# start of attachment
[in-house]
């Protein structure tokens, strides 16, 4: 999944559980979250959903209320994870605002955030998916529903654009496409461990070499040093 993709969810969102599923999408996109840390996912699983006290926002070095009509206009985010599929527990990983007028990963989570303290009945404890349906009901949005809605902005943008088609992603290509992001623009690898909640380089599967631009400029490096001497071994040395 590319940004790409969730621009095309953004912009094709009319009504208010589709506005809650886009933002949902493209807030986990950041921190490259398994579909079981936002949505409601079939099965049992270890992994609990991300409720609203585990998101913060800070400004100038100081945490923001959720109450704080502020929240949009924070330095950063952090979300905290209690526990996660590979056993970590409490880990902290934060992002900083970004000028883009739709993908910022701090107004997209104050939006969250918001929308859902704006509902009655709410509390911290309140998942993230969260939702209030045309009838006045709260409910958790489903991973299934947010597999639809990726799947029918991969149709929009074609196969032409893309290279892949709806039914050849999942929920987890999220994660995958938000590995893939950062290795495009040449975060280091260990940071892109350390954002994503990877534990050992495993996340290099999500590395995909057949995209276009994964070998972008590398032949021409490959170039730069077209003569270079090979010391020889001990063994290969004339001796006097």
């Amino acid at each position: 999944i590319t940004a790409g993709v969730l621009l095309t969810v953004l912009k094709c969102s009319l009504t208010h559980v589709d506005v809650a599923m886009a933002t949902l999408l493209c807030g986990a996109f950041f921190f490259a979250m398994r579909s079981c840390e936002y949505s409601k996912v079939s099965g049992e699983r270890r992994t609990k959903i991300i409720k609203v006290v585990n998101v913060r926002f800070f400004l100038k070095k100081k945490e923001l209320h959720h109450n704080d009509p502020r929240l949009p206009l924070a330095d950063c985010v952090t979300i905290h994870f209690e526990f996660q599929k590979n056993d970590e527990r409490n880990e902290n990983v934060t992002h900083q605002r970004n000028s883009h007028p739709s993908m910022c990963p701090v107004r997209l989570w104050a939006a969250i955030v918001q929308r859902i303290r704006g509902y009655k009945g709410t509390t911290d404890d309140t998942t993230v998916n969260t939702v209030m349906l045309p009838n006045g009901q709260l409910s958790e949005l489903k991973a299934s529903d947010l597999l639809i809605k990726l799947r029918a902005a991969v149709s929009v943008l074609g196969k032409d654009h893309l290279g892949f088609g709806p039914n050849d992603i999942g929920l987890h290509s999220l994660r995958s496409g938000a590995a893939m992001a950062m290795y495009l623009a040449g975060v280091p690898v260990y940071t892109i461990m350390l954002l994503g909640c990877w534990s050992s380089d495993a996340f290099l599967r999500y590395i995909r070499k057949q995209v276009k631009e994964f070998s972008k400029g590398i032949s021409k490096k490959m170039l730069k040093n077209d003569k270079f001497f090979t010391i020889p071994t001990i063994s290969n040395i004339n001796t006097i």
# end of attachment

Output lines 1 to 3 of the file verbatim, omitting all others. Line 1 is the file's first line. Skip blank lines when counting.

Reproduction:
[in-house]
């Protein structure tokens, strides 16, 4: 999944559980979250959903209320994870605002955030998916529903654009496409461990070499040093 993709969810969102599923999408996109840390996912699983006290926002070095009509206009985010599929527990990983007028990963989570303290009945404890349906009901949005809605902005943008088609992603290509992001623009690898909640380089599967631009400029490096001497071994040395 590319940004790409969730621009095309953004912009094709009319009504208010589709506005809650886009933002949902493209807030986990950041921190490259398994579909079981936002949505409601079939099965049992270890992994609990991300409720609203585990998101913060800070400004100038100081945490923001959720109450704080502020929240949009924070330095950063952090979300905290209690526990996660590979056993970590409490880990902290934060992002900083970004000028883009739709993908910022701090107004997209104050939006969250918001929308859902704006509902009655709410509390911290309140998942993230969260939702209030045309009838006045709260409910958790489903991973299934947010597999639809990726799947029918991969149709929009074609196969032409893309290279892949709806039914050849999942929920987890999220994660995958938000590995893939950062290795495009040449975060280091260990940071892109350390954002994503990877534990050992495993996340290099999500590395995909057949995209276009994964070998972008590398032949021409490959170039730069077209003569270079090979010391020889001990063994290969004339001796006097």
């Amino acid at each position: 999944i590319t940004a790409g993709v969730l621009l095309t969810v953004l912009k094709c969102s009319l009504t208010h559980v589709d506005v809650a599923m886009a933002t949902l999408l493209c807030g986990a996109f950041f921190f490259a979250m398994r579909s079981c840390e936002y949505s409601k996912v079939s099965g049992e699983r270890r992994t609990k959903i991300i409720k609203v006290v585990n998101v913060r926002f800070f400004l100038k070095k100081k945490e923001l209320h959720h109450n704080d009509p502020r929240l949009p206009l924070a330095d950063c985010v952090t979300i905290h994870f209690e526990f996660q599929k590979n056993d970590e527990r409490n880990e902290n990983v934060t992002h900083q605002r970004n000028s883009h007028p739709s993908m910022c990963p701090v107004r997209l989570w104050a939006a969250i955030v918001q929308r859902i303290r704006g509902y009655k009945g709410t509390t911290d404890d309140t998942t993230v998916n969260t939702v209030m349906l045309p009838n006045g009901q709260l409910s958790e949005l489903k991973a299934s529903d947010l597999l639809i809605k990726l799947r029918a902005a991969v149709s929009v943008l074609g196969k032409d654009h893309l290279g892949f088609g709806p039914n050849d992603i999942g929920l987890h290509s999220l994660r995958s496409g938000a590995a893939m992001a950062m290795y495009l623009a040449g975060v280091p690898v260990y940071t892109i461990m350390l954002l994503g909640c990877w534990s050992s380089d495993a996340f290099l599967r999500y590395i995909r070499k057949q995209v276009k631009e994964f070998s972008k400029g590398i032949s021409k490096k490959m170039l730069k040093n077209d003569k270079f001497f090979t010391i020889p071994t001990i063994s290969n040395i004339n001796t006097i």